As tech’s social giants wrestle with antisocial demons that appear to be both an emergent property of their platform power, and a consequence of specific leadership and values failures (evident as they publicly fail to enforce even the standards they claim to have), there are still people dreaming of a better way. Of social networking beyond outrage-fuelled adtech giants like Facebook and Twitter.
There have been many such attempts to build a ‘better’ social network of course. Most have ended in the deadpool. A few are still around with varying degrees of success/usage (Snapchat, Ello and Mastodon are three that spring to mine). None has usurped Zuckerberg’s throne of course.
This is principally because Facebook acquired Instagram and WhatsApp. It has also bought and closed down smaller potential future rivals (tbh). So by hogging network power, and the resources that flow from that, Facebook the company continues to dominate the social space. But that doesn’t stop people imagining something better — a platform that could win friends and influence the mainstream by being better ethically and in terms of functionality.
And so meet the latest dreamer with a double-sided social mission: Openbook.
The idea (currently it’s just that; a small self-funded team; a manifesto; a prototype; a nearly spent Kickstarter campaign; and, well, a lot of hopeful ambition) is to build an open source platform that rethinks social networking to make it friendly and customizable, rather than sticky and creepy.
Their vision to protect privacy as a for-profit platform involves a business model that’s based on honest fees — and an on-platform digital currency — rather than ever watchful ads and trackers.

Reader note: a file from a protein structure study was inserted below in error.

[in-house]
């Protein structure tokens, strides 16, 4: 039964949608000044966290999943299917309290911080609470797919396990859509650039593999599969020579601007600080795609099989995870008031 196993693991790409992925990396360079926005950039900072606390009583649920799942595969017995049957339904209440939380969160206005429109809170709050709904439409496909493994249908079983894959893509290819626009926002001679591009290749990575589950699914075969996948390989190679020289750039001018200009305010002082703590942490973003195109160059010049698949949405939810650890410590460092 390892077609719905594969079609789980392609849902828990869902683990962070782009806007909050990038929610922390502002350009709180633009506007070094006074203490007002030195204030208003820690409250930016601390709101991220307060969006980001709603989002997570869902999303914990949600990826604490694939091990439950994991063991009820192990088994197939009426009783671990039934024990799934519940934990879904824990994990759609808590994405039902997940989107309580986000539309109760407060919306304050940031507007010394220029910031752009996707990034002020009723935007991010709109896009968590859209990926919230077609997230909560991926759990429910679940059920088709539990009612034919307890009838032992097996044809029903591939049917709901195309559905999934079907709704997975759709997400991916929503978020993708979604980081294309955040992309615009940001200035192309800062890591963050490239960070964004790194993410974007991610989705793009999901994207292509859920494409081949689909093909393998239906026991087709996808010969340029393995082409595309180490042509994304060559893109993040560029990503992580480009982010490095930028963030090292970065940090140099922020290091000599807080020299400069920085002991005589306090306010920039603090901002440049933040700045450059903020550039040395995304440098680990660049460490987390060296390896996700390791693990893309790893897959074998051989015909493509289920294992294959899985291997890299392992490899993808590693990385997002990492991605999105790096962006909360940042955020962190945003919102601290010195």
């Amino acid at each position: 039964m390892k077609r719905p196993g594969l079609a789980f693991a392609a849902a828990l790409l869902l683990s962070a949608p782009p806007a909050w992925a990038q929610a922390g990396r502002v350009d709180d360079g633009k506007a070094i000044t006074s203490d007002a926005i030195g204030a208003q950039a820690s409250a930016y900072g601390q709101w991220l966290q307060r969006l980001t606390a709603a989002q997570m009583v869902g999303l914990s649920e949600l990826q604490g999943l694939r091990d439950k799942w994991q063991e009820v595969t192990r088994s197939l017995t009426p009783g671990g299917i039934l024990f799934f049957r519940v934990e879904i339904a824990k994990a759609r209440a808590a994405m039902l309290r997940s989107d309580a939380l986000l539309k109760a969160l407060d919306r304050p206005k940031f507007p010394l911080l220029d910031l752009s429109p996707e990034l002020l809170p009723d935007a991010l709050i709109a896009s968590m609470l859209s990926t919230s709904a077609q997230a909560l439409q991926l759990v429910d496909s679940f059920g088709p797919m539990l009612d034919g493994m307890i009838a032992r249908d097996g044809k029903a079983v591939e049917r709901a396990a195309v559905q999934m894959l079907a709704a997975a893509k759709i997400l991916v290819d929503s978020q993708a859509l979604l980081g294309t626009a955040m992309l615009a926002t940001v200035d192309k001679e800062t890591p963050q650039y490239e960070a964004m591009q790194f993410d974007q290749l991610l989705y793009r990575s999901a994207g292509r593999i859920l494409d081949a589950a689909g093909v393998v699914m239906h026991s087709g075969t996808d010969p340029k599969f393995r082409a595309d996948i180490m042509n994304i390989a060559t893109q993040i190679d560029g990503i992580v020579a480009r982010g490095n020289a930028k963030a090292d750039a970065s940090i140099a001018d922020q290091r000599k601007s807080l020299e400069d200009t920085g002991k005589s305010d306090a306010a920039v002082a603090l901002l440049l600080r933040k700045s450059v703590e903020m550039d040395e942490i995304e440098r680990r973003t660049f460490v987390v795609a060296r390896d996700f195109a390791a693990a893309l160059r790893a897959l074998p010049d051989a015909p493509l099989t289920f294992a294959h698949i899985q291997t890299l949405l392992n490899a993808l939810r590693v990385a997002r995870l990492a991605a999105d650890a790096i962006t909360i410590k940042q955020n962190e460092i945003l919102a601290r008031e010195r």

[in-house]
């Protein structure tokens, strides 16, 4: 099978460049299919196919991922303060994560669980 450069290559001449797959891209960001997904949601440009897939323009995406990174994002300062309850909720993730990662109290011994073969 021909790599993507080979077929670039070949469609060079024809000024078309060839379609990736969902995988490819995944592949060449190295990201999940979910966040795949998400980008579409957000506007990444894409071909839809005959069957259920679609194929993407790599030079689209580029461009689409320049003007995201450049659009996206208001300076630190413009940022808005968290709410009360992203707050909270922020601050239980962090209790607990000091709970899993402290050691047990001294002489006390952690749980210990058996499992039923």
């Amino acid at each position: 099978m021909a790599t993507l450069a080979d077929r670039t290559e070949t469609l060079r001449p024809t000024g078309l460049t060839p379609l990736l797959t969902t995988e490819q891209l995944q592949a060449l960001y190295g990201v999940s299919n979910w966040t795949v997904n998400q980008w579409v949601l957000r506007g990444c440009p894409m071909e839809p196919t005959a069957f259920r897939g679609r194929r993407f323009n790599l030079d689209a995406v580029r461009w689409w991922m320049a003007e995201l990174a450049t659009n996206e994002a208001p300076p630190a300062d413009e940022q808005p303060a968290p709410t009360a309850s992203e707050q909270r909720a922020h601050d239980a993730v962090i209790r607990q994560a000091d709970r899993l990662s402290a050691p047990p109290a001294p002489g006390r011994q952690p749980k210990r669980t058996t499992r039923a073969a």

There’s nothing exactly new in any of their core ideas. But in the face of massive and flagrant data misuse by platform giants these are ideas that seem to sound increasingly like sense. So the element of timing is perhaps the most notable thing here — with Facebook facing greater scrutiny than ever before, and even taking some hits to user growth and to its perceived valuation as a result of ongoing failures of leadership and a management philosophy that’s been attacked by at least one of its outgoing senior execs as manipulative and ethically out of touch.
The Openbook vision of a better way belongs to Joel Hernández who has been dreaming for a couple of years, brainstorming ideas on the side of other projects, and gathering similarly minded people around him to collectively come up with an alternative social network manifesto — whose primary pledge is a commitment to be honest.
“And then the data scandals started happening and every time they would, they would give me hope. Hope that existing social networks were not a given and immutable thing, that they could be changed, improved, replaced,” he tells TechCrunch.
Rather ironically Hernández says it was overhearing the lunchtime conversation of a group of people sitting near him — complaining about a laundry list of social networking ills; “creepy ads, being spammed with messages and notifications all the time, constantly seeing the same kind of content in their newsfeed” — that gave him the final push to pick up the paper manifesto and have a go at actually building (or, well, trying to fund building… ) an alternative platform.
At the time of writing Openbook’s Kickstarter crowdfunding campaign has a handful of days to go and is only around a third of the way to reaching its (modest) target of $115k, with just over 1,000 backers chipping in. So the funding challenge is looking tough.
The team behind Openbook includes crypto(graphy) royalty, Phil Zimmermann — aka the father of PGP — who is on board as an advisor initially but billed as its “chief cryptographer”, as that’s what he’d be building for the platform if/when the time came.
Hernández worked with Zimmermann at the Dutch telecom KPN building security and privacy tools for internal usage — so called him up and invited him for a coffee to get his thoughts on the idea.